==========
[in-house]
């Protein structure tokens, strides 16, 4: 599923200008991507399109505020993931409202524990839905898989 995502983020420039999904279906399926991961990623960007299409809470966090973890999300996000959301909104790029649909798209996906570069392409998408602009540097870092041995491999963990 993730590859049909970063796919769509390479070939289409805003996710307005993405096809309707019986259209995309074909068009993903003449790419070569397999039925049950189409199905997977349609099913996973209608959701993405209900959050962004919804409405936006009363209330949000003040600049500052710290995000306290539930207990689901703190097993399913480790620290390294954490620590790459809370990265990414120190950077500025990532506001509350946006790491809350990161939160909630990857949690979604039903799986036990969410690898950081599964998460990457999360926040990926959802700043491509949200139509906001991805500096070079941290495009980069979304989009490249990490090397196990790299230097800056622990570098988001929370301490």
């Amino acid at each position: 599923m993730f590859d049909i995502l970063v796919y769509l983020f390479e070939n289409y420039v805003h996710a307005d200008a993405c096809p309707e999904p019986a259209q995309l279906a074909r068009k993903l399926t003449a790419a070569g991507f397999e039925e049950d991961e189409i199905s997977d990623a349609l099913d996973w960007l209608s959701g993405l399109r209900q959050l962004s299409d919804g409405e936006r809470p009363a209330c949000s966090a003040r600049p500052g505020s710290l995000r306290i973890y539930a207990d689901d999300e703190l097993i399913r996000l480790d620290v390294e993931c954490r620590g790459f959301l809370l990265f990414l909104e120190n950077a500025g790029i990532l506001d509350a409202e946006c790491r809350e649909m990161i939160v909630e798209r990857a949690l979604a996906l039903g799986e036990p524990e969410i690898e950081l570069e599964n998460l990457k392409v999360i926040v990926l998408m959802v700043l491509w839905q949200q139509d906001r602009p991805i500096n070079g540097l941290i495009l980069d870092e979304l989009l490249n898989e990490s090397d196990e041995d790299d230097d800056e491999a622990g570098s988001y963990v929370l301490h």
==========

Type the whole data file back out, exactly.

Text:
[in-house]
């Protein structure tokens, strides 16, 4: 599923200008991507399109505020993931409202524990839905898989 995502983020420039999904279906399926991961990623960007299409809470966090973890999300996000959301909104790029649909798209996906570069392409998408602009540097870092041995491999963990 993730590859049909970063796919769509390479070939289409805003996710307005993405096809309707019986259209995309074909068009993903003449790419070569397999039925049950189409199905997977349609099913996973209608959701993405209900959050962004919804409405936006009363209330949000003040600049500052710290995000306290539930207990689901703190097993399913480790620290390294954490620590790459809370990265990414120190950077500025990532506001509350946006790491809350990161939160909630990857949690979604039903799986036990969410690898950081599964998460990457999360926040990926959802700043491509949200139509906001991805500096070079941290495009980069979304989009490249990490090397196990790299230097800056622990570098988001929370301490």
């Amino acid at each position: 599923m993730f590859d049909i995502l970063v796919y769509l983020f390479e070939n289409y420039v805003h996710a307005d200008a993405c096809p309707e999904p019986a259209q995309l279906a074909r068009k993903l399926t003449a790419a070569g991507f397999e039925e049950d991961e189409i199905s997977d990623a349609l099913d996973w960007l209608s959701g993405l399109r209900q959050l962004s299409d919804g409405e936006r809470p009363a209330c949000s966090a003040r600049p500052g505020s710290l995000r306290i973890y539930a207990d689901d999300e703190l097993i399913r996000l480790d620290v390294e993931c954490r620590g790459f959301l809370l990265f990414l909104e120190n950077a500025g790029i990532l506001d509350a409202e946006c790491r809350e649909m990161i939160v909630e798209r990857a949690l979604a996906l039903g799986e036990p524990e969410i690898e950081l570069e599964n998460l990457k392409v999360i926040v990926l998408m959802v700043l491509w839905q949200q139509d906001r602009p991805i500096n070079g540097l941290i495009l980069d870092e979304l989009l490249n898989e990490s090397d196990e041995d790299d230097d800056e491999a622990g570098s988001y963990v929370l301490h």